2015 National Wildlife Photo Contest Winners
Read the stories behind the winning images
FROM THE REMOTE MOUNTAINS of Rwanda and coral reefs of southern Egypt to the Arctic Circle in Alaska and Yellowstone’s rugged back country, the winning images of National Wildlife magazine’s 45th annual photo competition reflect the great distances some photographers travel to experience and document the natural world. Yet many contest entrants find captivating subjects much closer to home. This year’s grand prize recipient, for example, made her striking picture of honeybees probing for water at a birdbath in her Wisconsin backyard.
Judging images on the basis of originality, technical execution and true-to-nature accuracy, the editors selected the 2015 winners from thousands of entries in seven categories: Birds, Mammals, Baby Animals, Backyard Habitats, Other Wildlife, Landscapes and Plant Life, and Connecting People with Nature. We hope you'll enjoy the following gallery of winners from our 2015 contest.
See honorable mention images from 2015 National Wildlife Photo Contest.
Nova Scotia, Canada
Baby Animals, First Place
Playful and intimate, this moment between a young red fox and its mother captures what Ian Murray calls “Mom time.” This particular mom raised five pups near Canada’s Wallace River earlier this year. Murray recorded the family’s antics weekly from May through July.
Carmel Valley, California
Baby Animals, Second Place
In Rwanda’s Volcanoes National Park, a male mountain gorilla exchanges a glance with a young member of the troop. “Not all silverbacks are friendly to younger gorillas, so this is a particularly touching scene,” says Steakley, a professional tour guide who has led numerous trips to observe the endangered primates in the wild. “Hiking up to see the gorillas is always an exhilarating experience,” adds Steakley, who photographed these animals from a safe distance.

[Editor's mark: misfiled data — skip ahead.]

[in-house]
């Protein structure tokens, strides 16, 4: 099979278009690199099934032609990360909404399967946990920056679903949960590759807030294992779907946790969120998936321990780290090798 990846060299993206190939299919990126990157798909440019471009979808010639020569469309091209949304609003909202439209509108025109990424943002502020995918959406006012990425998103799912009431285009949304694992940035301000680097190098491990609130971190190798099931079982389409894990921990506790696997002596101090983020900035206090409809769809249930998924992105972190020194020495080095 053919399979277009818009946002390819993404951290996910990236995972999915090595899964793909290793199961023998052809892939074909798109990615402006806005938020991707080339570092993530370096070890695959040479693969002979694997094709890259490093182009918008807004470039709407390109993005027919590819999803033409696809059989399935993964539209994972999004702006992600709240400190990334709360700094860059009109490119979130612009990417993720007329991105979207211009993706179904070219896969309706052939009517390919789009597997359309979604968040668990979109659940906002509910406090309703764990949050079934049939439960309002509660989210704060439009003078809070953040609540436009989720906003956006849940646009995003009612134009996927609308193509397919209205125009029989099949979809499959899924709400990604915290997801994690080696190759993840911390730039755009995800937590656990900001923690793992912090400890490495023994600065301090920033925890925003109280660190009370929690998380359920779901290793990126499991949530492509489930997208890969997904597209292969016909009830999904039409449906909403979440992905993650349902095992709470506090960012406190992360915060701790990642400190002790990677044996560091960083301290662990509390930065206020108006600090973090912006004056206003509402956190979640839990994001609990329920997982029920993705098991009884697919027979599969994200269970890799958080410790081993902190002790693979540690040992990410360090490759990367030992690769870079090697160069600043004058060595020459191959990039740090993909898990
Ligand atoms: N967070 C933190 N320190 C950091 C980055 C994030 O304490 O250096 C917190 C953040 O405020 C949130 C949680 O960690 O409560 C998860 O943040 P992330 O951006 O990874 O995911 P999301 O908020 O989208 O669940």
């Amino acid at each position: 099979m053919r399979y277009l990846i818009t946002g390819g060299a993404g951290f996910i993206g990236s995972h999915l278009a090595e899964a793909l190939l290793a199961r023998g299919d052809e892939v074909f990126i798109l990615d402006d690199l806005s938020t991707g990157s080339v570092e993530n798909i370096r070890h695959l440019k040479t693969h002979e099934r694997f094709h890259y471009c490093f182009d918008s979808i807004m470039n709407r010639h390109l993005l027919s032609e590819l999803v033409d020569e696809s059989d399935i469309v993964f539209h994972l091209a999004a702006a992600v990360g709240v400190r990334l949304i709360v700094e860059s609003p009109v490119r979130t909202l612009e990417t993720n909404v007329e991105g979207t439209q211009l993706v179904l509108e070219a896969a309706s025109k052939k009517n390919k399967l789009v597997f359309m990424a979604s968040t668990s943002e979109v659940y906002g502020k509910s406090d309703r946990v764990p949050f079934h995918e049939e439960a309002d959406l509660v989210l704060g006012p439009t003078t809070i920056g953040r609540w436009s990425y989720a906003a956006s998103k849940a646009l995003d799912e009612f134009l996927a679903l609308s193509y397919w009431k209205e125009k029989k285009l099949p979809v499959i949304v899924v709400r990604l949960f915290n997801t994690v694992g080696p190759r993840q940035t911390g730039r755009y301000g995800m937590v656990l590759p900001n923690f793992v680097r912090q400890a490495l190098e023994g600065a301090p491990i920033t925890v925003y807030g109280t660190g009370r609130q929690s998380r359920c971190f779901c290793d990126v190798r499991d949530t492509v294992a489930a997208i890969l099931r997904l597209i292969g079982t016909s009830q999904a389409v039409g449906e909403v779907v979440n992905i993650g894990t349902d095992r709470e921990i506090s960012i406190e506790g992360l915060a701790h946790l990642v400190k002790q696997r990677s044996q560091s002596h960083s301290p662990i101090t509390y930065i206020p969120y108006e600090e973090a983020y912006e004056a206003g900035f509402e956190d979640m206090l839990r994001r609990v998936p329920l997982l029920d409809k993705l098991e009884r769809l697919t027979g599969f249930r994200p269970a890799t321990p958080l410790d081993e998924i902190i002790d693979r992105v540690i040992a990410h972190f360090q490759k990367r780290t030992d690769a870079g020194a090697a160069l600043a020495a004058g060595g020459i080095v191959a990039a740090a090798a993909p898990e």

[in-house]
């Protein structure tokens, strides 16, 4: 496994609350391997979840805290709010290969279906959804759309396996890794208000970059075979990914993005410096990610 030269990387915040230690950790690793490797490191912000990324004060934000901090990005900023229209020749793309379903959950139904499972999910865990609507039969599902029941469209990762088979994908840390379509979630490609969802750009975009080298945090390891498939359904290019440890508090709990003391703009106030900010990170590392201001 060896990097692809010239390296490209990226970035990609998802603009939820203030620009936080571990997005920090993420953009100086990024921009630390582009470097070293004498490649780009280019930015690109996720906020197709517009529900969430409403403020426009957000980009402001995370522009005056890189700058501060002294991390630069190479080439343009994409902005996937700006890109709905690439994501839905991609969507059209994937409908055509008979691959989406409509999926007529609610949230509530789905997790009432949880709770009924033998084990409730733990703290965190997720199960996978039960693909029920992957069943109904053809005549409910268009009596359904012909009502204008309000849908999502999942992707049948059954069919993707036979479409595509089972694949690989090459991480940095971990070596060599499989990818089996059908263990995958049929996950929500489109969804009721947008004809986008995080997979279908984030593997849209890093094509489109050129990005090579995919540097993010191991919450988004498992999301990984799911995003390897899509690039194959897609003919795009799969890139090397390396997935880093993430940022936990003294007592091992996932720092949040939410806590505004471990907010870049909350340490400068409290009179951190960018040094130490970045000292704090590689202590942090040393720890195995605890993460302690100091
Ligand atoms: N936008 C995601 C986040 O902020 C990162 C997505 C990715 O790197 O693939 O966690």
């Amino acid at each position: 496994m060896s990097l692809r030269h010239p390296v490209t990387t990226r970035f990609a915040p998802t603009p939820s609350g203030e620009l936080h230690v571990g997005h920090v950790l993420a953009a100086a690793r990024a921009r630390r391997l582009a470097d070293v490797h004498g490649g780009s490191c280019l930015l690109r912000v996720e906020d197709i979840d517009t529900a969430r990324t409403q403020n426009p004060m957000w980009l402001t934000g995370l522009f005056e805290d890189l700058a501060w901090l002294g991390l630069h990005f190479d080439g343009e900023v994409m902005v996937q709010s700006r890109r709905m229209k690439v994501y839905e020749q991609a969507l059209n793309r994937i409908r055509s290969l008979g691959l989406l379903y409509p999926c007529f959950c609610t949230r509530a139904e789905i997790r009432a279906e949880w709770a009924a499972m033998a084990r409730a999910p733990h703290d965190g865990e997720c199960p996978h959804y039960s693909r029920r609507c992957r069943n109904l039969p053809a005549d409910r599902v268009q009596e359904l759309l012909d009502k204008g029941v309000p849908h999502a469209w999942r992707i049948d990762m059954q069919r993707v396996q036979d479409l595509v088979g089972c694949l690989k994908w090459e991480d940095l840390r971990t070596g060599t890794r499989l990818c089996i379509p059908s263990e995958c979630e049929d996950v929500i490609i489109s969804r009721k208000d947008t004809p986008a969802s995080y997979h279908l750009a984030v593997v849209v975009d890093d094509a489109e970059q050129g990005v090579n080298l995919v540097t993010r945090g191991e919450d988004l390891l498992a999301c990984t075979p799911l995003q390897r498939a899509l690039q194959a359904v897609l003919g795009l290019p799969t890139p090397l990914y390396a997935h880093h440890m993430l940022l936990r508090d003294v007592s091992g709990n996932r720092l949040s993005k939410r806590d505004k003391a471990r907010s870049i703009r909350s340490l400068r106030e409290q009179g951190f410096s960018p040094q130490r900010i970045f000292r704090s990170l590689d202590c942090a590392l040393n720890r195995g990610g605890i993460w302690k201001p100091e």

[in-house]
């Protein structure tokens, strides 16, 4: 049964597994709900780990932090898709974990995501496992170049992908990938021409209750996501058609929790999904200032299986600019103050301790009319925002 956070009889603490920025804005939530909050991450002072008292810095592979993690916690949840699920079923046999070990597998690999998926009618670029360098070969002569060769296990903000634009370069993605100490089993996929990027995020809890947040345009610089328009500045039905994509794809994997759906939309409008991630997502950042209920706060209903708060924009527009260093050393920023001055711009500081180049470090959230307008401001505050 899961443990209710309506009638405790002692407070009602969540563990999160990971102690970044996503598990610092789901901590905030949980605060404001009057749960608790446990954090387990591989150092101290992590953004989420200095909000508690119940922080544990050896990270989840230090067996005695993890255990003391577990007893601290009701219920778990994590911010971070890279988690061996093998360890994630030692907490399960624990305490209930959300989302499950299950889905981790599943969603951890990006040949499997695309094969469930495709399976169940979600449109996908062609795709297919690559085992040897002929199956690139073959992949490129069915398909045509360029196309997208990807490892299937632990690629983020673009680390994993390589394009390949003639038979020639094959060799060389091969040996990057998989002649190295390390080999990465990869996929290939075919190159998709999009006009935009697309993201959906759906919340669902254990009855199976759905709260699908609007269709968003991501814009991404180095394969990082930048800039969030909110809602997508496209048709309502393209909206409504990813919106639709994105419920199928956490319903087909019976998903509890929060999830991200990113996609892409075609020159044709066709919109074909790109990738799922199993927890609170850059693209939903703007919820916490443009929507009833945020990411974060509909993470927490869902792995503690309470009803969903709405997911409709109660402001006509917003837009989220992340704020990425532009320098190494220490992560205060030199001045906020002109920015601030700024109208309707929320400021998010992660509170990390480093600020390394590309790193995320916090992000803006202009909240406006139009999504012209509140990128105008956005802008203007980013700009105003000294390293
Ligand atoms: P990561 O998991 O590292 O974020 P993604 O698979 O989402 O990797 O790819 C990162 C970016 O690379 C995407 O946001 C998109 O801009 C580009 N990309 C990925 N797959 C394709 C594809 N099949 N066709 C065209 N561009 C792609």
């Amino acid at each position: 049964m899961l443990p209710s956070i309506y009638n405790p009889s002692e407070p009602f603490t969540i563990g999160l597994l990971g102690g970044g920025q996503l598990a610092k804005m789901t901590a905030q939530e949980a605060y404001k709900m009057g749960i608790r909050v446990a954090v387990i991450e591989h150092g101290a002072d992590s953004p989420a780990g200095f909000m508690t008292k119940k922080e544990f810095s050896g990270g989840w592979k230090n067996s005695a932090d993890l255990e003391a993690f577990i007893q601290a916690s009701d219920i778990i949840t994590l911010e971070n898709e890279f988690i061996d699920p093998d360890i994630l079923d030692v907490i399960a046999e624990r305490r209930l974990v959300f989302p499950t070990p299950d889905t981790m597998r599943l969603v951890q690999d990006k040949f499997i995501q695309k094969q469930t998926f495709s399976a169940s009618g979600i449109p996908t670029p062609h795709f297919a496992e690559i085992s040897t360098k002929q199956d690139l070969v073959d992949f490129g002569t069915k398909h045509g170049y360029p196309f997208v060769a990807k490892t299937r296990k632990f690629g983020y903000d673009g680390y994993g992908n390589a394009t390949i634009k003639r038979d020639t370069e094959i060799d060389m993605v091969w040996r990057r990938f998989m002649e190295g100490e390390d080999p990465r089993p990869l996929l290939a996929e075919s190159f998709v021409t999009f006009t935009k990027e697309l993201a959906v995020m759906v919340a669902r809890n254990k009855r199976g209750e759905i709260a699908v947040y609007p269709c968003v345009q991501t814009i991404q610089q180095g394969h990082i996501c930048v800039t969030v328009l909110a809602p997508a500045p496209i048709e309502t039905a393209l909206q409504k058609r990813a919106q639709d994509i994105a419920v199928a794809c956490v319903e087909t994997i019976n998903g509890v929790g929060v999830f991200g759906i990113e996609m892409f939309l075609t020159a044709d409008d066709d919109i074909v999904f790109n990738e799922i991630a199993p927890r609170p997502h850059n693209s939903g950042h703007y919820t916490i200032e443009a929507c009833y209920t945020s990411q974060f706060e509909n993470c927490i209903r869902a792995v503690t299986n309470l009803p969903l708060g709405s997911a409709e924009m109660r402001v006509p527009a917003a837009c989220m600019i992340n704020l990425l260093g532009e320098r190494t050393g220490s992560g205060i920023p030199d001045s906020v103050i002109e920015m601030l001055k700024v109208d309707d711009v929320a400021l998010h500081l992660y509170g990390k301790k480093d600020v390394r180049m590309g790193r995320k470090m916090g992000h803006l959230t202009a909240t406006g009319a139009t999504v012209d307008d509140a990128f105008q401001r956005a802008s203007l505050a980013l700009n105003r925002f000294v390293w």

Connelly Springs, North Carolina
Birds, First Place
On a cold March day in Nebraska, Wink Gaines spotted feathers fluttering from the crotch of a dead tree. Peering through her camera, she saw a great horned owl—and quickly made this poignant image.
Palm Beach, Florida
Birds, Second Place
Crisscrossing a vivid sky, utility lines offer a sunset perch for a massive flock of starlings. “It looked like a scene out of Alfred Hitchcock’s movie The Birds
,” says Dragana Connaughton, who spotted the scene while driving home. She stopped to capture this study of pattern and light.
Mammals, First Place
Deep snow, long shadows and a willful line of bison yield a powerful portrait of a charismatic animal in one of America’s most iconic landscapes: Yellowstone National Park in Wyoming. A professional guide and photographer, Cindy Goeddel made this image on a frigid February afternoon while leading tourists through the park, home to more than 4,000 genetically pure wild American bison.
Mammals, Second Place
Lured by sweet nectar, endangered lesser long-nosed bats converge on an agave blossom in the desert near Tucson, Arizona—a rest stop on their fall migration to Mexico. To capture this nighttime image, yoga teacher Sandra Rothenberg added nectar to the bloom and used a camera trap with an infrared beam that tripped the shutter as the bats approached. “Photography reveals aspects of nature that might otherwise be missed,” she says, “such as the intensity of the bats’ faces and their graceful poses.”
Connecting People with Nature, First Place
A whirling tornado of bohar snappers dwarfs a diver photographing the fish off Ras Mohammed National Park at the southern tip of Egypt’s Sinai Peninsula. “The fish come to these waters in massive schools every year to mate,” says Chris Schenker, a full-time college student who took this photograph at a depth of 30 feet. “It was an absolutely thrilling experience.”
Connecting People with Nature, Second Place